The late Peter A. DiNardo ’68 earned one of SUNY Cortland’s highest alumni honors this past March when he was inducted in the College’s Academic Hall of Fame.
His teaching legacy, however, will live on at his alma mater in the form of a faculty research award named for the widely respected clinical psychologist and his wife, which will be formally celebrated for the first time Wednesday, Sept. 16.
Donna West, a SUNY Cortland professor of Spanish and linguistics, is the inaugural recipient of the Dr. Peter A. DiNardo ’68 and Judith Waring Outstanding Achievement in Research Award.
She will give an address, “Action Habit to Cultivate the Guessing Instinct: Peirce’s Pragmaticist Dimension,” at 6 p.m. in the Old Main Colloquium. The hour-long talk is free and open to the public.
West will discuss her research as it intersects with the intellectual movement advanced by Charles Sanders Peirce, who lived from 1839 to 1914.
West is the author of numerous articles and book chapters on Peirce.
This American philosopher, logician, mathematician, and scientist is sometimes known as “the father of pragmatism.” He was at the center of the debate among logical positivists and proponents of philosophy of language that dominated 20th century Western philosophy.
West, who has master’s and doctoral degrees in linguistics from Cornell University, has a bachelor’s degree in Spanish from Roanoke University. She joined the College in 2004 as an assistant professor and was promoted to professor in 2015. She teaches undergraduate Spanish courses in Beginning and Intermediate Spanish, Advanced Conversation, Advanced Composition, Linguistics, Advanced Grammar and Cinema; and graduate courses in Linguistics, Language Pedagogy, and First and Second Language Acquisition.
The new award and annual lecture are a suitable way to carry on DiNardo’s legacy.
“Dr. DiNardo believed strongly that the best faculty research experiences often take professors out of their classrooms and into the communities that they serve,” said Jill Mirabito, major and planned giving officer for the Cortland College Foundation. “He believed that the benefits of research are endless and they should be shared among everyone — students, faculty members, community members and anyone else in between.”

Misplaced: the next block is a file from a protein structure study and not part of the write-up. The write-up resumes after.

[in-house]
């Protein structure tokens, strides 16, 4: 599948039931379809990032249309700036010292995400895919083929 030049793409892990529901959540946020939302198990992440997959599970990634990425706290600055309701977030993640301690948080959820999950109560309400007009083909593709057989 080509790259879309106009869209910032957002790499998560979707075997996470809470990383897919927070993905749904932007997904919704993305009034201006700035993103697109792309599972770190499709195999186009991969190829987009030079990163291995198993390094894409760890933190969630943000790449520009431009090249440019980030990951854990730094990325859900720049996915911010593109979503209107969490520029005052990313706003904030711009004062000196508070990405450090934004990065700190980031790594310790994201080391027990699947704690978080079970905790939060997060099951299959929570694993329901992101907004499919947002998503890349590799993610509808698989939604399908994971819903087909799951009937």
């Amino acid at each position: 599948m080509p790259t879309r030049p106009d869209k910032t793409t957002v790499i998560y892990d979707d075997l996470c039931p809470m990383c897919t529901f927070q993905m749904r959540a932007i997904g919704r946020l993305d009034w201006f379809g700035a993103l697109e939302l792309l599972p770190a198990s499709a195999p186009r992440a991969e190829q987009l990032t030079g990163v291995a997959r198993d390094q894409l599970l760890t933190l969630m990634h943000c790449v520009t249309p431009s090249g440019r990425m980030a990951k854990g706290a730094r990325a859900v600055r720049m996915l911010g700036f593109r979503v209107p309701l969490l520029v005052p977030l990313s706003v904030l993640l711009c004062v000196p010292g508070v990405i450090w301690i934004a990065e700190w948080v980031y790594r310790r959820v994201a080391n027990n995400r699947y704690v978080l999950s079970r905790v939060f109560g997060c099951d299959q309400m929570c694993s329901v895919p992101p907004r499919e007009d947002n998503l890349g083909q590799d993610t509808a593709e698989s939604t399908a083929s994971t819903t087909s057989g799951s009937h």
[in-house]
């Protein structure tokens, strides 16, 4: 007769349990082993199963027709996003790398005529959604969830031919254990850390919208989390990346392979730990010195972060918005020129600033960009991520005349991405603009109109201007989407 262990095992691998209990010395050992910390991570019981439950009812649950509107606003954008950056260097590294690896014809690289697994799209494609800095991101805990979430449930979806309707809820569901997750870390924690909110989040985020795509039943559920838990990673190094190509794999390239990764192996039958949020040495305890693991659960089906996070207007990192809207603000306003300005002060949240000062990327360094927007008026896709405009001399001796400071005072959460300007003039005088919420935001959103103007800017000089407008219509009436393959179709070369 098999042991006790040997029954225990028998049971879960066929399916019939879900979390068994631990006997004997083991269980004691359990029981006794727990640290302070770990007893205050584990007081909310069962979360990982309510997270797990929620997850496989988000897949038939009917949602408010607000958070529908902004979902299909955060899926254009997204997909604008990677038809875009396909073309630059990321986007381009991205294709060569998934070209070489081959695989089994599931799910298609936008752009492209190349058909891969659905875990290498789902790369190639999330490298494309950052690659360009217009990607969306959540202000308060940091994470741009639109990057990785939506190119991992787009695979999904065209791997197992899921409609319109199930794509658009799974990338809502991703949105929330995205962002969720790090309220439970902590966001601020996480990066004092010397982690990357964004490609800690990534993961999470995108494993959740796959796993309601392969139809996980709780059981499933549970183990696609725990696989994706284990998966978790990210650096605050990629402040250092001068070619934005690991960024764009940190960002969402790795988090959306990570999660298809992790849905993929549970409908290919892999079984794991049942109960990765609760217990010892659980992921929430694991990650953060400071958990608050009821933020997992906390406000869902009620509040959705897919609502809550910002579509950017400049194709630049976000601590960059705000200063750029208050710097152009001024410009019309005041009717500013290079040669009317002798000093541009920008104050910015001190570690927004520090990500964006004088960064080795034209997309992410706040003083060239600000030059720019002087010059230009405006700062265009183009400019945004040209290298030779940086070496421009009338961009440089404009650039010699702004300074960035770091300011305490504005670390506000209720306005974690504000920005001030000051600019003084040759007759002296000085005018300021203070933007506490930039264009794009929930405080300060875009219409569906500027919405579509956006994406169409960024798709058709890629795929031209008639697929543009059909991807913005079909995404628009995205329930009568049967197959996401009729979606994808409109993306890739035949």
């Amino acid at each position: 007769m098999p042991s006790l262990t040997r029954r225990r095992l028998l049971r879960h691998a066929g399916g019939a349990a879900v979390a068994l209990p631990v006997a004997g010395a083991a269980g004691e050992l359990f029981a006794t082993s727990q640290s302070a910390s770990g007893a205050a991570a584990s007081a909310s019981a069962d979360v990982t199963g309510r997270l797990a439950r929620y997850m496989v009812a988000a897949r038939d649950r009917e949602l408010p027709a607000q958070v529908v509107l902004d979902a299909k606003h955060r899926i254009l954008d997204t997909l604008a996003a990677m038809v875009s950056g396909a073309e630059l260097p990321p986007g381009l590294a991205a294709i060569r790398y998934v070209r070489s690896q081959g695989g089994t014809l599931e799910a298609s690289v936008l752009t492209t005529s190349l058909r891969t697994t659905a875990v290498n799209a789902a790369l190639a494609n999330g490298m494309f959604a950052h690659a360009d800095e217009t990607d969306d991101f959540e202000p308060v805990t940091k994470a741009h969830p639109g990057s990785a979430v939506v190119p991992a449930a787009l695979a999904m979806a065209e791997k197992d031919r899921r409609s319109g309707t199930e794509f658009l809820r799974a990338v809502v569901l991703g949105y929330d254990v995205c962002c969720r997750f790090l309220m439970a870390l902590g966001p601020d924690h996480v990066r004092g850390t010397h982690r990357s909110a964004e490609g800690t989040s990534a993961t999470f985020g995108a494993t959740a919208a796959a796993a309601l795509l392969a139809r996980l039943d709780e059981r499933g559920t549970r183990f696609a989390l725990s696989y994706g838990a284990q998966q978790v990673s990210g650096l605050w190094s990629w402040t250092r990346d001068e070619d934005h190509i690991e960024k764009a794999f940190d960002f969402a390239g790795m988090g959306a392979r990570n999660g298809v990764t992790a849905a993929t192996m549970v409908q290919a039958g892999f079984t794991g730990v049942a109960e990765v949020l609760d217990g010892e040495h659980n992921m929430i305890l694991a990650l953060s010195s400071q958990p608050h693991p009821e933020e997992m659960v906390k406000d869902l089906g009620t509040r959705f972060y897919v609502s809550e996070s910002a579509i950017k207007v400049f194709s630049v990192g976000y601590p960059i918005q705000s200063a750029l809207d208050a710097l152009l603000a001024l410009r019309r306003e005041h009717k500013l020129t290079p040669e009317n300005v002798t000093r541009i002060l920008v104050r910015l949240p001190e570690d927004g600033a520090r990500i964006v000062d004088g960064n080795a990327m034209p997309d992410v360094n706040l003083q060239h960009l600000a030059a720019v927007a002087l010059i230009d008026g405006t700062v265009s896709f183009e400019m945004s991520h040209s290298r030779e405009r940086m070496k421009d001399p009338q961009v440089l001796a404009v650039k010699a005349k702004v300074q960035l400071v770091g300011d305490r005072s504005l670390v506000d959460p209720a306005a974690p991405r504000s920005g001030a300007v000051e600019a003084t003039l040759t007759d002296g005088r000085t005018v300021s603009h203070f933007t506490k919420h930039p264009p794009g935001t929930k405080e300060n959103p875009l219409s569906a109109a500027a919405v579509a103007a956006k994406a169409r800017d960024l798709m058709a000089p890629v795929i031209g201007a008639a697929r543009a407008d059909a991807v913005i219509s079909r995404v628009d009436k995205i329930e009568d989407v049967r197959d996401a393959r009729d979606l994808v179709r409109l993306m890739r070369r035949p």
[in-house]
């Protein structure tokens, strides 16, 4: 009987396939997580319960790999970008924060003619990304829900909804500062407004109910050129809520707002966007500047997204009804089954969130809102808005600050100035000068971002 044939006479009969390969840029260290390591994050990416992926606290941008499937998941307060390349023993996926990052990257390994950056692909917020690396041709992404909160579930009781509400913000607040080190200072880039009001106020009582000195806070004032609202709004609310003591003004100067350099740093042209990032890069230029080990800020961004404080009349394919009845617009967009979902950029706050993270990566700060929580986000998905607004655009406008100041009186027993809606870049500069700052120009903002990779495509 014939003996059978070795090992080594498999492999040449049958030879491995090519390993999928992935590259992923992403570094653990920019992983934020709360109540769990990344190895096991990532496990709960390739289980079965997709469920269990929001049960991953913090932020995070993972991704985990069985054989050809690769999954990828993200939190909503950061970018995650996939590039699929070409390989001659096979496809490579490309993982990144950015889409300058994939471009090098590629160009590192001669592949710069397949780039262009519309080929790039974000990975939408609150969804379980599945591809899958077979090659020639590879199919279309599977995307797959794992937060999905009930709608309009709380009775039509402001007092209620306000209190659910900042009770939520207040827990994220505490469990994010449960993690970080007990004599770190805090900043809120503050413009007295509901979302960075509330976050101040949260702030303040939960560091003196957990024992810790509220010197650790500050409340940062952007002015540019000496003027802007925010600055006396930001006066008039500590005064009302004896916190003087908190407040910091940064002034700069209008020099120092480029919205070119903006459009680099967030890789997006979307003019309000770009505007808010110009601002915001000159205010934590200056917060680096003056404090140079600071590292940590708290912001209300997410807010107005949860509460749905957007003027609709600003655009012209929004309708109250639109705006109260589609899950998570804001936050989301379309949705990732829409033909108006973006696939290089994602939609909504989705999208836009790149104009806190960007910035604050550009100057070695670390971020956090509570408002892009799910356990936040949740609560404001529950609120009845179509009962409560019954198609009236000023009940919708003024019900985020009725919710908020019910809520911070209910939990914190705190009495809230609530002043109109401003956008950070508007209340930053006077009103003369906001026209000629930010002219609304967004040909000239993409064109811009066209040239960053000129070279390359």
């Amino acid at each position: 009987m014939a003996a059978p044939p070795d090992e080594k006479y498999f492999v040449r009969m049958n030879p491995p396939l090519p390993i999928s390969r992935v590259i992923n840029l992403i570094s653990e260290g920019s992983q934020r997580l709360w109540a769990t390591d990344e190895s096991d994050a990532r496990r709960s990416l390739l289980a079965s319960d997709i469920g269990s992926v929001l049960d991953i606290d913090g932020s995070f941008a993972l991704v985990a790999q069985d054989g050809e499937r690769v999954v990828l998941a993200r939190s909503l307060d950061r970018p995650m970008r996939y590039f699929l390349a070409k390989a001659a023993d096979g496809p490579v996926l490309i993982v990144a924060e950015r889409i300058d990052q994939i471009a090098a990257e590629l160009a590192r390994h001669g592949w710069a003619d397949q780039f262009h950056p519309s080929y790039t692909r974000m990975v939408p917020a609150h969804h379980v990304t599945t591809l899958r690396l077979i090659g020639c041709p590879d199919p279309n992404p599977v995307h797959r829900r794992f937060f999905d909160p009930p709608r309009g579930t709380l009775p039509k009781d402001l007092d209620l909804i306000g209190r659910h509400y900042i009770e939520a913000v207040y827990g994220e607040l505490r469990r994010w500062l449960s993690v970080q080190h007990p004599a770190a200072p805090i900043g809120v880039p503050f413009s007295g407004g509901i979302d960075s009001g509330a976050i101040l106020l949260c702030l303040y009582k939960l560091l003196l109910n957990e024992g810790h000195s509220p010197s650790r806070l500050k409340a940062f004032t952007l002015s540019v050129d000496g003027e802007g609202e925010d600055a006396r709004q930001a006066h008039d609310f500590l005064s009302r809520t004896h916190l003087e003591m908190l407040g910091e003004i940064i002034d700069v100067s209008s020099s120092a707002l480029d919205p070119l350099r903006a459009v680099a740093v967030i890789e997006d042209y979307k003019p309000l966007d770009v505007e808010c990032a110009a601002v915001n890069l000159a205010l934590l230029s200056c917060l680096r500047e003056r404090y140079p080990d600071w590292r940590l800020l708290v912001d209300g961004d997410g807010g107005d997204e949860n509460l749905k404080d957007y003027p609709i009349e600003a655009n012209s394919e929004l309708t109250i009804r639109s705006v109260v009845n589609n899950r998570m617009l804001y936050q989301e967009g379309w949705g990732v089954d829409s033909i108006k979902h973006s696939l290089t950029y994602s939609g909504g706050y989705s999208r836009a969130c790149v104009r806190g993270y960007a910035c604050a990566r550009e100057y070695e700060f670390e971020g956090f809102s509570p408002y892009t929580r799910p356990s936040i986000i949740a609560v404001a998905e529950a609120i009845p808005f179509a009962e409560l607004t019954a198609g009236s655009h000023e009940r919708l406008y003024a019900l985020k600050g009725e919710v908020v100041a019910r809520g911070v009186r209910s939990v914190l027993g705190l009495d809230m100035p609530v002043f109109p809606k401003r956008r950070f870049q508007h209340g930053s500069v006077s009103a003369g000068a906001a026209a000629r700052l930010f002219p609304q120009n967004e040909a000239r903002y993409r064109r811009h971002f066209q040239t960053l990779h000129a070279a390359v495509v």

In 2014, Waring endowed the $1,000 award to be given annually to a SUNY Cortland faculty member for research conducted outside the classroom. A component of the honor is that the recipients present a lecture about their work as a way for both the campus and the local community to learn more about what is taking place on campus.
It is modeled after a similar award at SUNY Oneonta, where DiNardo put together a remarkable 34-year teaching career that strongly influenced the modern, international clinical practice of psychology in the areas of fear, panic and anxiety. This past spring, the former SUNY distinguished teaching professor of psychology became the 14th person inducted in the College’s Academic Hall of Fame. Established in 2006, that select group is made up of SUNY Cortland alumni who graduated 10 or more years ago with magna cum laude or higher honors and who made significant contributions to society through their work.
Psychology professionals continue to use the methods that DiNardo developed to diagnose certain psychological disorders, and now SUNY Cortland faculty members will join them, thanks to his lifelong penchant for learning and academic excellence.
For more information on the lecture, contact Mirabito at 607-758-5309.